On the east of the Old Tati settlement can be found remnants of the New Zealand mine, apparently, the deepest of all the mines in the Tati goldfields going down 360m.


About 1.5km from east of Old Tati is the remnants of the Blue Jacket mine, the deepest pre-historic working encountered in the Tati area, 28m.


According to records, the mine was named after Blue Jacket Andersen, as is the main street in Francistown, an old time prospector, who seems to have followed the gold rushes, and who distinguished himself by having walked right across the Western Australian desert pushing a wheelbarrow while prospecting.


Present day Old Tati lies adjacent to Patayamatebele in the North East district on the northern side of the Tati River. It is a shadow of its former self.


Approaching the area from Patayamatebele, nothing captures your attention that once upon a time mining and trade flourished in the area.


This is understandable because for many years most of the Old Tati ruins were inside a private farm until it came under government control.


The area is surrounded by thick bushes, especially on the banks of the Tati river where the first Jesuit missionaries to Botswana were buried.


The two, Father Charles Fuchs SJ (1839-1880) and Father Anthony De Wit SJ (1823-1882) are buried in a cemetery with other seven unmarked graves, except one inscribed with words, ‘IN MEMORY OF JAMES TAYLOR OF KLERKSDORP TRANSVAAL. BORN IN ABERDEEN, SCOTLAND, DIED 23 MARCH 1878 AGED 40 YEARS’.


According to Catholic Church records, Old Tati was not only famous for commerce, it was also home to the first Jesuit mission in Bechuanaland.


In 1877, a Belgian Jesuit, Father Henri Depelchin SI, was appointed to be the first superior of the new Zambezi Mission.


He spent 1878 seeking the necessary church permission and sourcing funds and manpower. He then chose 11 men from a number of European provinces to be the founding members.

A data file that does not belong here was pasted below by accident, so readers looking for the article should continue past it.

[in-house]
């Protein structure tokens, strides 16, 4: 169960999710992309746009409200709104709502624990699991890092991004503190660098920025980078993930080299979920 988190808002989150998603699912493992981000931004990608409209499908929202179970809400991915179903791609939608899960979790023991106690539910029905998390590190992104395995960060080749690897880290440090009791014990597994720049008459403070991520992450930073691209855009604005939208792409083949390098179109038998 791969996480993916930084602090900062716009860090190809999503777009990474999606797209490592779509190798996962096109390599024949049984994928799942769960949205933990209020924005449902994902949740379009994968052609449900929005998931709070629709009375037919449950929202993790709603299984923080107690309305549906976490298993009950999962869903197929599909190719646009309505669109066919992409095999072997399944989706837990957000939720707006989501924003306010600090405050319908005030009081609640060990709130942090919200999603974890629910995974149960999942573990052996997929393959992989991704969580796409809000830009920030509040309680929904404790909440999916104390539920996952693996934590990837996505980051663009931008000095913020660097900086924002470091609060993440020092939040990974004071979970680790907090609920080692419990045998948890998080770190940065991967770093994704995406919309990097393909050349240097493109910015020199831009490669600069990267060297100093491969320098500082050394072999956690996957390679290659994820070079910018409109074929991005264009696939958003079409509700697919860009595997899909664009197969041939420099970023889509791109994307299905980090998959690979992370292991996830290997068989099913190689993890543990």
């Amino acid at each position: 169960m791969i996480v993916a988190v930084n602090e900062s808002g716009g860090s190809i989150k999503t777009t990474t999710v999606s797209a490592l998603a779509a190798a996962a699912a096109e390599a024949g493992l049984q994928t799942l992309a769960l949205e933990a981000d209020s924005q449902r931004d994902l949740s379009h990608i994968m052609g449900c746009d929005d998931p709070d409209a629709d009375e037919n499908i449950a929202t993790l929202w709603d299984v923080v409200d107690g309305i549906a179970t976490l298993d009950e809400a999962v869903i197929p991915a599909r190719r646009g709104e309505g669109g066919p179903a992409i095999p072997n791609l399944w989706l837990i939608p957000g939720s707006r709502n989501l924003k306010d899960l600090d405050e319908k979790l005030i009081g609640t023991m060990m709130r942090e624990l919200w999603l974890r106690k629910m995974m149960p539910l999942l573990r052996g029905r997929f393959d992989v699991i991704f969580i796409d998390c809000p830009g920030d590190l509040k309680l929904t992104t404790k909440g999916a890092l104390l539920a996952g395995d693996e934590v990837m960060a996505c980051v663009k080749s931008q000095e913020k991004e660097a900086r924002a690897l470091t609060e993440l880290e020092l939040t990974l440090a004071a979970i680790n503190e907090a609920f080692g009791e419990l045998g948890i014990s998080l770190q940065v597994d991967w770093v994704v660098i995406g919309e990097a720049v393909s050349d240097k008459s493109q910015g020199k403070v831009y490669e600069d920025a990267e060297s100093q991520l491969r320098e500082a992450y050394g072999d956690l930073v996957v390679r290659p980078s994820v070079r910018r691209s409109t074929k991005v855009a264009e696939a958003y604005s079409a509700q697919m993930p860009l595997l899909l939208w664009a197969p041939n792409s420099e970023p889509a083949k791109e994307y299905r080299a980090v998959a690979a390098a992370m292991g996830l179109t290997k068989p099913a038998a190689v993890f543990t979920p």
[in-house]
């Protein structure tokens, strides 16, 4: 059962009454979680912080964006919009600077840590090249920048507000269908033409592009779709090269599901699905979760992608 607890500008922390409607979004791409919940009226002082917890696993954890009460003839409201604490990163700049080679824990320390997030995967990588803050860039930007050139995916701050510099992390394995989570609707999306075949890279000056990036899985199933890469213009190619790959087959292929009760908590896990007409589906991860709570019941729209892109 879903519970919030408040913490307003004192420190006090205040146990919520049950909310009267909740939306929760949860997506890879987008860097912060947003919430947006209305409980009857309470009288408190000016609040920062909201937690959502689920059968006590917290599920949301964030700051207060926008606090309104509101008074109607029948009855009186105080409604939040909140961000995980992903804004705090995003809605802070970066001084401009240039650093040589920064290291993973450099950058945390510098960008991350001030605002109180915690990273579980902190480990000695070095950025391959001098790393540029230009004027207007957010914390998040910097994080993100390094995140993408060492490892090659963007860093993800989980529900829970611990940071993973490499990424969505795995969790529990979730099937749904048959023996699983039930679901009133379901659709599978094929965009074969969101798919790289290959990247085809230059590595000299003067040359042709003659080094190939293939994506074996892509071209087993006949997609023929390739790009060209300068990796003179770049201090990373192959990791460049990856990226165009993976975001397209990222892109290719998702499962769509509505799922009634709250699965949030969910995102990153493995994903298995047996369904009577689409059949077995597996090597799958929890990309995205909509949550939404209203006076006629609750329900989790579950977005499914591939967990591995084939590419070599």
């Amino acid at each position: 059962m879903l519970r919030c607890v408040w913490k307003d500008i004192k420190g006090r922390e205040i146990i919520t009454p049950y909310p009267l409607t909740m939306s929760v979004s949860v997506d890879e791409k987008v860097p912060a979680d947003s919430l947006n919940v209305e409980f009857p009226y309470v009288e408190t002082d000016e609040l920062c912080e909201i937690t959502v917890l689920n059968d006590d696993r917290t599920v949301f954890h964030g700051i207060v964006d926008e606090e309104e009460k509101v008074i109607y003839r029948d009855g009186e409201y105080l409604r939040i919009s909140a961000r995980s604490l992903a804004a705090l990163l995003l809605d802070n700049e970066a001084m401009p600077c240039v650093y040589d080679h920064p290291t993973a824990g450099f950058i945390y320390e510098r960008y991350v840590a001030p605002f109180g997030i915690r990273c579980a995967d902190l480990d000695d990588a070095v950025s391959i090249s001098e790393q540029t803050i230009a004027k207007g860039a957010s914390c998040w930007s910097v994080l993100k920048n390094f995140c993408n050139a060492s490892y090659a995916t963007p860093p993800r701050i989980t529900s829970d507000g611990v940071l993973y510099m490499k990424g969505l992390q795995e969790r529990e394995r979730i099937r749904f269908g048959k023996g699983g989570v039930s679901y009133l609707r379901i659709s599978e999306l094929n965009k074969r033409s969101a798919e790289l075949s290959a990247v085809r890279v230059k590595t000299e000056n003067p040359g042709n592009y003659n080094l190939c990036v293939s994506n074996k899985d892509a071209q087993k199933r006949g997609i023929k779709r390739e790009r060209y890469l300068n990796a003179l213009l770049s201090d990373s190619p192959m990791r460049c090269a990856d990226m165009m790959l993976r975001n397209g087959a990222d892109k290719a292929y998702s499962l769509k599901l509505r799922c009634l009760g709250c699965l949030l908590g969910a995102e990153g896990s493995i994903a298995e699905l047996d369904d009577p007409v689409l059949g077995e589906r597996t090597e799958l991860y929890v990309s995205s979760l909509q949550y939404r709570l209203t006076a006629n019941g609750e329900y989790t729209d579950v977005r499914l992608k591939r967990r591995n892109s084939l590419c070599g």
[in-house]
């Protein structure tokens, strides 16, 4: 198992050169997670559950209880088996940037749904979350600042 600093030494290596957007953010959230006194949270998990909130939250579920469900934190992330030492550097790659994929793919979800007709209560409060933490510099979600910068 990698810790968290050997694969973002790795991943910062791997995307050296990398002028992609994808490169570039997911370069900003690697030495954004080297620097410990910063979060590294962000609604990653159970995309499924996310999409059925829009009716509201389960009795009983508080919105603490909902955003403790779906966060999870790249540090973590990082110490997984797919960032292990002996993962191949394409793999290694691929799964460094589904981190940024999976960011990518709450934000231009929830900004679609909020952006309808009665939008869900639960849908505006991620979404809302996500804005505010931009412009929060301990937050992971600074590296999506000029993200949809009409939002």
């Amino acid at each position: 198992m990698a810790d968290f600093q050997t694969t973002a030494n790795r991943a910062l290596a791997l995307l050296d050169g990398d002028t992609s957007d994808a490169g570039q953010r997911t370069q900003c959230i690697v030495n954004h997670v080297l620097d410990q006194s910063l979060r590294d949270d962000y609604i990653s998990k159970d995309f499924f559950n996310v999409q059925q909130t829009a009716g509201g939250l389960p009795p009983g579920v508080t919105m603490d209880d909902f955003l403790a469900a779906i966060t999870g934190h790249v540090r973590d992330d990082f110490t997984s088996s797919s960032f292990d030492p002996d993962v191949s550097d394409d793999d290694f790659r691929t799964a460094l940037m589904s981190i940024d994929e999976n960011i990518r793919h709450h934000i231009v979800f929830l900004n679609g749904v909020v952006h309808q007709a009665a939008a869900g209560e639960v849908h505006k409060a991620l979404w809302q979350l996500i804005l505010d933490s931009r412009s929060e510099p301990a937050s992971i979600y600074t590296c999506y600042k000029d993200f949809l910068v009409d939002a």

This included six Fathers and five Brothers from Belgium, Germany, Italy and England. When they arrived in Shoshong, Khama the Christian chief, though receptive, was already under the influence of the London Missionary Society.


He challenged the Jesuits why they were doing the same work as the LMS if they were Christians. Depelchin decided to move on northwards where they reached Motloutsie River where they found adequate water.


They then proceeded to Tati where they arrived on 17 August 1879. Tati had become an important trading centre and at the time had only 19 European and twenty non-white settlers.


The Jesuits were well received by the traders and Depelchin decided to found here at Tati, the first mission of their province, named the Good Hope Mission and later Immaculate Heart of Marry.


Plans were afoot to build a chapel, school and establish an orphanage. However, the missionaries faced many challenges such as tropical diseases, lack of funds, lack of transport and manpower.


This was responsible for the mission lasting only for a period of six years from 1879 to 1885. Apart from the graves of the two Jesuits missionaries at the cemetery, one of the landmark features is a marble tablet between the graves which contains their names.


While the existence of the Jesuit mission has always been in the records of the Catholic church, it was not until 2008 when Mr Azhani Molefhe from Mathangwane, a Catholic himself, came to Patayamatebele on a construction project that the church took a keen interest in the site.


While sightseeing on the banks of the Tati River he came across a cemetery and upon closer inspection of the marble tablet he realized that the names were inscribed with Roman Catholic priest titles.


“I immediately alerted the church and a delegation was dispatched which included the Bishop, Sisters and Fathers to come and view the site,” he said.


The Head of Archaeology and Monuments Division at the Department of National Museum & Monuments, Dr Phillip Segadika in an interview recently explained that the Jesuit tombstones at the former Old Tati site are one of the Botswana’s ancient monuments and are protected by law.


He noted that a few years ago the Catholic Church made them aware of the Jesuit missionaries’s tombs.


However, he noted that the graves have always been in the museum’s records for a while.


Consequently, he explained that research on the site is ongoing and that once complete, the site would be incorporated into the President’s 100 monuments programme whose aim is to identify and develop ancient places of historical significance around the country.


“As a department our role is to develop these sites, open access routes, put signage and information boards, hold exhibitions and erect gate houses,” he added.

The monuments, he asserted, would then become part of the Francistown Heritage Trail. ENDS

Source : BOPA

Author : Puso Kedidimetse


Event : Feature

Date : Oct 25 Wed,2017